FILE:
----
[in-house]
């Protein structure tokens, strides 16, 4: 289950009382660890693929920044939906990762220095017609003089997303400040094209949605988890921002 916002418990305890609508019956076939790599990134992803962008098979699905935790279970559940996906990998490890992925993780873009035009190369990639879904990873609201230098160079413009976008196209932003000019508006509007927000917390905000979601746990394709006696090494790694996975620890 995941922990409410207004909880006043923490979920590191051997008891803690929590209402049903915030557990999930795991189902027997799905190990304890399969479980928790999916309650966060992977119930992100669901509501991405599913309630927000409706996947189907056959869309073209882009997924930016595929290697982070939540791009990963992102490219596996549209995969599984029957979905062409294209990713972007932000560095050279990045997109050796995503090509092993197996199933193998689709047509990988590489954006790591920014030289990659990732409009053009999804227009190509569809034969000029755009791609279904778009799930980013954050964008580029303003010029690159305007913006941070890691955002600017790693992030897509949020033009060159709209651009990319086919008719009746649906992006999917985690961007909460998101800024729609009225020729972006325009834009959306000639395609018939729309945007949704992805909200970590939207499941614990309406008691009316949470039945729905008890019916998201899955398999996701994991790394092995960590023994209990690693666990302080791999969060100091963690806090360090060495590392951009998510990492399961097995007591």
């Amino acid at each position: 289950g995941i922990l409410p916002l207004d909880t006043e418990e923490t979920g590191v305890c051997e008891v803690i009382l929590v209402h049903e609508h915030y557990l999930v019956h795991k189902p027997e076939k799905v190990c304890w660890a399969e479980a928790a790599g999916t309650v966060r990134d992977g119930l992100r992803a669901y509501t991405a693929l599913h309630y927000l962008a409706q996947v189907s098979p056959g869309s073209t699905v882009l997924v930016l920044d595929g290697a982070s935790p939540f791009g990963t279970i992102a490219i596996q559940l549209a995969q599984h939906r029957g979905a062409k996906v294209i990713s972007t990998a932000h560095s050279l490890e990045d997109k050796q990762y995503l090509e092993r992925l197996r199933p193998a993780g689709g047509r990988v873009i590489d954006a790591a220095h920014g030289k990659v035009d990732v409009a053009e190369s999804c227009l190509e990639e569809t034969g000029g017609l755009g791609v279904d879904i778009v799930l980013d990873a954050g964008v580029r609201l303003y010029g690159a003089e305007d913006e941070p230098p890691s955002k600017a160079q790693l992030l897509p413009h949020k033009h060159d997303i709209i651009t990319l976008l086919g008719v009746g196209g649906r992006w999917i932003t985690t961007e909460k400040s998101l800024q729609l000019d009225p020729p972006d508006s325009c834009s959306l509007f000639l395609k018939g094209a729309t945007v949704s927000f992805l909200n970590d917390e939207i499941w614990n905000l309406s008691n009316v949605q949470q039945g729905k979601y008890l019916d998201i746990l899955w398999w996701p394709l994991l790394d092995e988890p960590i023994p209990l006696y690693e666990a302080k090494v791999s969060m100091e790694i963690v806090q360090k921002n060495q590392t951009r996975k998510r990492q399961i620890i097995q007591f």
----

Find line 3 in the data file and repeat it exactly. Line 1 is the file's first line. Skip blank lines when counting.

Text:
């Amino acid at each position: 289950g995941i922990l409410p916002l207004d909880t006043e418990e923490t979920g590191v305890c051997e008891v803690i009382l929590v209402h049903e609508h915030y557990l999930v019956h795991k189902p027997e076939k799905v190990c304890w660890a399969e479980a928790a790599g999916t309650v966060r990134d992977g119930l992100r992803a669901y509501t991405a693929l599913h309630y927000l962008a409706q996947v189907s098979p056959g869309s073209t699905v882009l997924v930016l920044d595929g290697a982070s935790p939540f791009g990963t279970i992102a490219i596996q559940l549209a995969q599984h939906r029957g979905a062409k996906v294209i990713s972007t990998a932000h560095s050279l490890e990045d997109k050796q990762y995503l090509e092993r992925l197996r199933p193998a993780g689709g047509r990988v873009i590489d954006a790591a220095h920014g030289k990659v035009d990732v409009a053009e190369s999804c227009l190509e990639e569809t034969g000029g017609l755009g791609v279904d879904i778009v799930l980013d990873a954050g964008v580029r609201l303003y010029g690159a003089e305007d913006e941070p230098p890691s955002k600017a160079q790693l992030l897509p413009h949020k033009h060159d997303i709209i651009t990319l976008l086919g008719v009746g196209g649906r992006w999917i932003t985690t961007e909460k400040s998101l800024q729609l000019d009225p020729p972006d508006s325009c834009s959306l509007f000639l395609k018939g094209a729309t945007v949704s927000f992805l909200n970590d917390e939207i499941w614990n905000l309406s008691n009316v949605q949470q039945g729905k979601y008890l019916d998201i746990l899955w398999w996701p394709l994991l790394d092995e988890p960590i023994p209990l006696y690693e666990a302080k090494v791999s969060m100091e790694i963690v806090q360090k921002n060495q590392t951009r996975k998510r990492q399961i620890i097995q007591f």